Democracy Revisited

Heloise Martorell Analysis Leave a Comment

It seems that Trump’s presidency’s main achievement since his inauguration is lowering the standards of democracy. What was once the greatest democracy in the world serves as an example of the abuse of the democratic system. While democracies advocate for transparency and accountability, these values did not make the cut in Trump’s plan to ‘Make America Great Again’.

Trump, once a supporter of Comey’s investigative thoroughness regarding Hillary Clinton, turned his back and fired his FBI director. Trump’s decision paints the picture of the lengths he will go to avoid being exposed. In addition, the fact that Comey learned his new employment status via the media adds to the ridiculousness of the situation. In doing so, Trump orchestrated his own political destruction. It started with Michael Flynn, continued with Sally Yates’ removal from the Attorney General’s position, and persisted with Jeff Sessions’ recusal from the investigation. Trump’s denial of him being vulnerable will only hurt his credibility – or what’s left of it – and his popularity amongst his voters.

As impeachment rumours start circling in Capitol Hill, the absurdity of the situation seems unnoticed by many. Presidents usually experience a long honeymoon period in their first term and use this opportunity to pass easily supported policies, such as education reform. Trump has once again defeated a long implemented theory. After losing the popular vote, one would think that Trump would do his best to forge the divided America he eloquently reprimanded during his campaign. He deemed fit, however, to create a Muslim Ban in his first month, which consequently was blocked by state and federal courts. His American Health Care Act remains a failure, and yet he blames Democrats and disloyal Republicans instead of reflecting upon his own skills as a policy maker. Recently, he removed the United States from the Paris Agreement only to have states participate in the agreement independently from the federal government.   His policy decisions reflect the mind of a megalomaniac: he wants everything fast and blames party politics when he doesn’t get it. Every decision he’s made has resulted in ridiculing not only the president but the seat itself. While his lack of policy knowledge could be overcome by his ability to communicate with the voters, Trump’s rhetoric to defend himself and attack others will only jeopardize his already tarnished public image. The standards of what a president ought to do is continuously lowered by his inherent inability to preside.

The possibility of Russian interference in a domestic election is a frightening reality. The American electoral system has been exposed as undemocratic by many, and the involvement by a foreign country only adds to the reality that American elections are undemocratic. Trump’s plan to prioritize American interest in his foreign policy in his “America First” speech during the election is hindered by his relationship to Putin and the many conflicts of interest within his own cabinet. Trump labelling the investigation a political witch hunt and Comey as a ‘nut job’ only confirms theses suspicions. His erratic behaviour makes it impossible for his outside circle to know what his next move will be.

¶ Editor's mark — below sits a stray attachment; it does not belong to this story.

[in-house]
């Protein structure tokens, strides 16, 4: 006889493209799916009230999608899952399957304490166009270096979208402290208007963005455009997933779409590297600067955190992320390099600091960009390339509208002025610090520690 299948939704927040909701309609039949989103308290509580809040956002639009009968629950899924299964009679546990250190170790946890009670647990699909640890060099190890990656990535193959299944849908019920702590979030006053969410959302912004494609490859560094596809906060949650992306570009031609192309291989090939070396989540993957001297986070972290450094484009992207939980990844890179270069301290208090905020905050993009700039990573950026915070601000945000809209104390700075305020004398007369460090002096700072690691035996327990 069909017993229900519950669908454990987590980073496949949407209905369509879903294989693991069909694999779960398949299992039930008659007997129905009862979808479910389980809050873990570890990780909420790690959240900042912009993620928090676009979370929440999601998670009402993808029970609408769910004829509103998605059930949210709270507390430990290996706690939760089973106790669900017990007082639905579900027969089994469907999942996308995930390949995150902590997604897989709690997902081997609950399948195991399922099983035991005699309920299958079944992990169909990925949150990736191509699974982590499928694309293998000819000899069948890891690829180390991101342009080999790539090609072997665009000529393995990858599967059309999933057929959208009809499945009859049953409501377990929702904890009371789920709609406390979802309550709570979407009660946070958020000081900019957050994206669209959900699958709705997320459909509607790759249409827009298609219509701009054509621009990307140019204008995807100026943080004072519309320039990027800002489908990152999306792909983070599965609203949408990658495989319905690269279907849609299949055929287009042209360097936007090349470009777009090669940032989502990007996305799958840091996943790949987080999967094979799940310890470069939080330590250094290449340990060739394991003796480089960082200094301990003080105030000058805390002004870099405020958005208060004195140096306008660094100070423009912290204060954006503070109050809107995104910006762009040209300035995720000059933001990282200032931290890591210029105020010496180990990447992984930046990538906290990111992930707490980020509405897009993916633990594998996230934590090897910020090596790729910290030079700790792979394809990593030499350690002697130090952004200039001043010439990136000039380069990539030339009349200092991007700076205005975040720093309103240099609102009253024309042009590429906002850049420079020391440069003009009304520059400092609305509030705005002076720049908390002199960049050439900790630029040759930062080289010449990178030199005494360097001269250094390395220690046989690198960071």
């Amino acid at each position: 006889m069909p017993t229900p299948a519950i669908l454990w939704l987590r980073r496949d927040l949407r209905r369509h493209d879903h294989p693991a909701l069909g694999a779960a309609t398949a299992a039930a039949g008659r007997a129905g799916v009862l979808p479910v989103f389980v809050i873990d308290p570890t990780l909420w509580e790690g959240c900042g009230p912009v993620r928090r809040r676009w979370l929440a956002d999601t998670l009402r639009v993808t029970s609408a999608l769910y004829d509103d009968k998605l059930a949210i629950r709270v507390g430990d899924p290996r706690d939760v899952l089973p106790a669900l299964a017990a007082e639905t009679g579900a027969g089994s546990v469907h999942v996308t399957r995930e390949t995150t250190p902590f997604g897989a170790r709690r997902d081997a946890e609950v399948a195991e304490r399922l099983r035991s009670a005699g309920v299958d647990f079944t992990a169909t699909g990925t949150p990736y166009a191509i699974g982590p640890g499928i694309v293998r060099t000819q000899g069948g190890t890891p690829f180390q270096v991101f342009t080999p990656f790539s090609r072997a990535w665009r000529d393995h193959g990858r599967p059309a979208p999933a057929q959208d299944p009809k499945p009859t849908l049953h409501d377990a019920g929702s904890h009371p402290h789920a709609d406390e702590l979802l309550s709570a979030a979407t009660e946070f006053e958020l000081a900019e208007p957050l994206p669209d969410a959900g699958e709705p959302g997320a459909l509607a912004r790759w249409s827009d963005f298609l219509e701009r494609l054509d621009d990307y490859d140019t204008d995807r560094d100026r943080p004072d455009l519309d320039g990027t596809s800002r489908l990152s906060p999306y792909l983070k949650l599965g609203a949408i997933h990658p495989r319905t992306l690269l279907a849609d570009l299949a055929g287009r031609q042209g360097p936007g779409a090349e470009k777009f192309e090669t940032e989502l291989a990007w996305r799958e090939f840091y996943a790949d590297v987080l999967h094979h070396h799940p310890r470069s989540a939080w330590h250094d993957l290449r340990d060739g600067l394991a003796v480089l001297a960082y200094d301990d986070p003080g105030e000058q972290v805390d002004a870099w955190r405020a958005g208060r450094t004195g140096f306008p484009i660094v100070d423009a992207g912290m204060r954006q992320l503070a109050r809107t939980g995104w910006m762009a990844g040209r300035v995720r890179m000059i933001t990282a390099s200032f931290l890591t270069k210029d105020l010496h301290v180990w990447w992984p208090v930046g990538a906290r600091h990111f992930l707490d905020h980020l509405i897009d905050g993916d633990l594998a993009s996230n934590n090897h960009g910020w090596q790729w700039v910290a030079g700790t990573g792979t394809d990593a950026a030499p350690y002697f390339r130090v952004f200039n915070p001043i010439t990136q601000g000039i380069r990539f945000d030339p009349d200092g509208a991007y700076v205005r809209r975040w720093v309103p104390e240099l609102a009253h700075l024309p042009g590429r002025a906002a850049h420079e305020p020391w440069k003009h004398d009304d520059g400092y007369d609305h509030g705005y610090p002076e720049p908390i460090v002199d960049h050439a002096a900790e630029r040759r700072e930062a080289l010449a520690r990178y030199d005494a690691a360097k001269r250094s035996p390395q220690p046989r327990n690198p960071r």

The Presidency is usually a symbol of a political ideology, conservative or liberal. Trump is neither, he does not subject himself to a political ideal. This position is applauded for some such as Emmanuel Macron’s En Marche! Party, but for Trump, it exposes a lack of political knowledge and his constant need to fit in the majority – he acts like America’s CEO instead of its president. In this case, voters will have to be satisfied that Trump’s decisions are either based on Russian promises, Steve Bannon’s council, or the Fox News coverage.

Thankfully, the special investigation is underway, now led by Robert S. Mueller who benefits from great autonomy. Mueller represents the power a bi-partisan agreement and of checks and balances. Moreover, his immaculate reputation will prevent Trump from attacking him personally and labelling himself as a victim of party politics. On June 8th, Comey spoke in front of the special committee, and while he never explicitly accused Trump of obstruction of justice, he gave enough information for the committee to strengthen its case. Comey spoke about his private conversations with the president and how he thought it best to take notes of everything that was said because he was unsure of what Trump was capable of, maybe recording the conversation and leaking it when the time is right and the dialogue around this case is in his favour. On June 13th, Attorney General Jeff Sessions spoke to the committee and as expected, he denied any knowledge and involvement with Russian officials. Trump should beware of the loyalty of his close advisers: there was a time that being a Republican meant following Trump’s bandwagon but with this special investigation underway, however, his advisers are long-term political bureaucrats and they will not sacrifice their career and reputation for their executive leader. If only Trump had implemented successful policies to gain popular support but his continuous failures prove he is, simply, not fit for the job.

At this time, one can only hope for some silver lining. Possibly, a bipartisan alliance of congressmen and women trying to save the American democracy faced by Trump-like politicians whose tunnel vision prevents them from looking beyond tax and immigration policies. Trump may be the solution to this divided America because at the rate his presidency is unfolding, a popular coalition might be created against him.


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